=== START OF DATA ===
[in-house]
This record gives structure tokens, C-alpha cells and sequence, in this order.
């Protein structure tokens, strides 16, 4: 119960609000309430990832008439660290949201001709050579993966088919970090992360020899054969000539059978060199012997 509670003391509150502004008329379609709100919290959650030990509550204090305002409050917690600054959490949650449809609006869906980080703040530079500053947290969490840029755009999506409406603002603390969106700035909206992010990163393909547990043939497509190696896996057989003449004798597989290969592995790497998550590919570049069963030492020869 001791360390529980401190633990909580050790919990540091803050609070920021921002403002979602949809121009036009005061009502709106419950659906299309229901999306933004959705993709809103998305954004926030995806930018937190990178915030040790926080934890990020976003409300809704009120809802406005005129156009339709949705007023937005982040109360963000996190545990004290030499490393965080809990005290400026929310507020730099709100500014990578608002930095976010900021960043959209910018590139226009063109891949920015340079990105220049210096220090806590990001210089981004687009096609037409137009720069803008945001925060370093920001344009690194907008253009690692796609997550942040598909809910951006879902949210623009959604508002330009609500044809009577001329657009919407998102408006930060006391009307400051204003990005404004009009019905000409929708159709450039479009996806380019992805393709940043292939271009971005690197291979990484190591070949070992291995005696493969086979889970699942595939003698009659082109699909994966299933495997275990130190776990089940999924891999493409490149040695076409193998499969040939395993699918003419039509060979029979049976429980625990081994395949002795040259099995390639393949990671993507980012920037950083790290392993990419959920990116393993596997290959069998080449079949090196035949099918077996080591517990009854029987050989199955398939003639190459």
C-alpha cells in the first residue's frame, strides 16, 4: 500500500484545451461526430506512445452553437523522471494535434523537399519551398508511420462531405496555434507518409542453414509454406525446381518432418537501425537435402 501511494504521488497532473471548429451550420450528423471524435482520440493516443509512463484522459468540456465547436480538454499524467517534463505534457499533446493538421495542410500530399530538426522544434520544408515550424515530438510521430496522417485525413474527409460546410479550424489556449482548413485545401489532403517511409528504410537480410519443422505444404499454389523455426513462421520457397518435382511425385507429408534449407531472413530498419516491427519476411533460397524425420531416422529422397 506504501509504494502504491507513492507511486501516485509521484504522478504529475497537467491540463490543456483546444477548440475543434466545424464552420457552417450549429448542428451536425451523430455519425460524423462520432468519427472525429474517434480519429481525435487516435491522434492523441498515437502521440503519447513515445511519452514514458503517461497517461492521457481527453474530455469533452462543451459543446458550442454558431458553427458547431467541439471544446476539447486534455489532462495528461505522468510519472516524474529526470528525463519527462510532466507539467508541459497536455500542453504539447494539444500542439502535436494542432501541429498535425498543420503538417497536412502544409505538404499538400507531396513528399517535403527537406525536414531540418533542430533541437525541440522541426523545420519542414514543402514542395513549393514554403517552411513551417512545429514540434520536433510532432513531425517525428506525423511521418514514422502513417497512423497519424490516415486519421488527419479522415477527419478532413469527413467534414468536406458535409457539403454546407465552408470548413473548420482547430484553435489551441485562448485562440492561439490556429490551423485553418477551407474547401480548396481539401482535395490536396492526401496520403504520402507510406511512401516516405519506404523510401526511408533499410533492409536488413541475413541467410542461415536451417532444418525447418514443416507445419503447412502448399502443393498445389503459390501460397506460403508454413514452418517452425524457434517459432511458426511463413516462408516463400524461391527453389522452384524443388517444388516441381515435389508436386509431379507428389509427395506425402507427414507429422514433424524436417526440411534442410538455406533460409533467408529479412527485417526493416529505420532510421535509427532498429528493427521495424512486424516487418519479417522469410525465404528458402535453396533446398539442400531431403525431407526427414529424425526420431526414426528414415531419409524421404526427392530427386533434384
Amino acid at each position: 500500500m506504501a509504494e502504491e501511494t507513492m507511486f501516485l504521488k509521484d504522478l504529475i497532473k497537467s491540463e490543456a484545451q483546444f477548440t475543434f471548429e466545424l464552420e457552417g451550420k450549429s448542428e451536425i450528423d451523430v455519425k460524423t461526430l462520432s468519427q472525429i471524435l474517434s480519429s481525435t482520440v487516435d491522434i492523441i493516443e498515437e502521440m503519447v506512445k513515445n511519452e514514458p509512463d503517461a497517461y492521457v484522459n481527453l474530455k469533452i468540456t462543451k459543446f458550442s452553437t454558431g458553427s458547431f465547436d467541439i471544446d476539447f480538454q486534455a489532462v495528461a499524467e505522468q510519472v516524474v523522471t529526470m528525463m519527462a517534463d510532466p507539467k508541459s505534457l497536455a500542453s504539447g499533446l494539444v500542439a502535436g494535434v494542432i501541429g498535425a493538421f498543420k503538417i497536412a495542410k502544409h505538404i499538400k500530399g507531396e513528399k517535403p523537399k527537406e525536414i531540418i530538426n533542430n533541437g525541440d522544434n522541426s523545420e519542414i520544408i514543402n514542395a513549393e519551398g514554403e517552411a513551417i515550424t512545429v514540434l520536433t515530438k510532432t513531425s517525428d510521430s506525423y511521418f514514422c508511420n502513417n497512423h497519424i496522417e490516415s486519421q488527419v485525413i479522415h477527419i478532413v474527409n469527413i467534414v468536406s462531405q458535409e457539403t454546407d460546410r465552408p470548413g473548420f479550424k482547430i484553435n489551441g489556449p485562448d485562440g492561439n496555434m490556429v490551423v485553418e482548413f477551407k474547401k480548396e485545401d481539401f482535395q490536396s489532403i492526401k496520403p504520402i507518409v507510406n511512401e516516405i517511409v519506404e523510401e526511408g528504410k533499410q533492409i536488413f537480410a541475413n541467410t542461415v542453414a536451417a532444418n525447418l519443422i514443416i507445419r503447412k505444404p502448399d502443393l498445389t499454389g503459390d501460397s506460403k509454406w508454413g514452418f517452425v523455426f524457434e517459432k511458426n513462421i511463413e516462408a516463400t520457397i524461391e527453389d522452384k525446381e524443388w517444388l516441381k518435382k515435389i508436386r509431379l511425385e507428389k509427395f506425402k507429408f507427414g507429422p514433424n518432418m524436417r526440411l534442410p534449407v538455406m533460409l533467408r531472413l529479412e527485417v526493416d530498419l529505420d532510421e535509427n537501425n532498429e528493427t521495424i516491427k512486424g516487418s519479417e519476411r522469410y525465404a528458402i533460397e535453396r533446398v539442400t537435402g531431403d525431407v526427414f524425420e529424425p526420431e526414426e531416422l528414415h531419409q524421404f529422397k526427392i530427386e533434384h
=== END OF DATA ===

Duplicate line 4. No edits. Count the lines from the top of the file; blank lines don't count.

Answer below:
C-alpha cells in the first residue's frame, strides 16, 4: 500500500484545451461526430506512445452553437523522471494535434523537399519551398508511420462531405496555434507518409542453414509454406525446381518432418537501425537435402 501511494504521488497532473471548429451550420450528423471524435482520440493516443509512463484522459468540456465547436480538454499524467517534463505534457499533446493538421495542410500530399530538426522544434520544408515550424515530438510521430496522417485525413474527409460546410479550424489556449482548413485545401489532403517511409528504410537480410519443422505444404499454389523455426513462421520457397518435382511425385507429408534449407531472413530498419516491427519476411533460397524425420531416422529422397 506504501509504494502504491507513492507511486501516485509521484504522478504529475497537467491540463490543456483546444477548440475543434466545424464552420457552417450549429448542428451536425451523430455519425460524423462520432468519427472525429474517434480519429481525435487516435491522434492523441498515437502521440503519447513515445511519452514514458503517461497517461492521457481527453474530455469533452462543451459543446458550442454558431458553427458547431467541439471544446476539447486534455489532462495528461505522468510519472516524474529526470528525463519527462510532466507539467508541459497536455500542453504539447494539444500542439502535436494542432501541429498535425498543420503538417497536412502544409505538404499538400507531396513528399517535403527537406525536414531540418533542430533541437525541440522541426523545420519542414514543402514542395513549393514554403517552411513551417512545429514540434520536433510532432513531425517525428506525423511521418514514422502513417497512423497519424490516415486519421488527419479522415477527419478532413469527413467534414468536406458535409457539403454546407465552408470548413473548420482547430484553435489551441485562448485562440492561439490556429490551423485553418477551407474547401480548396481539401482535395490536396492526401496520403504520402507510406511512401516516405519506404523510401526511408533499410533492409536488413541475413541467410542461415536451417532444418525447418514443416507445419503447412502448399502443393498445389503459390501460397506460403508454413514452418517452425524457434517459432511458426511463413516462408516463400524461391527453389522452384524443388517444388516441381515435389508436386509431379507428389509427395506425402507427414507429422514433424524436417526440411534442410538455406533460409533467408529479412527485417526493416529505420532510421535509427532498429528493427521495424512486424516487418519479417522469410525465404528458402535453396533446398539442400531431403525431407526427414529424425526420431526414426528414415531419409524421404526427392530427386533434384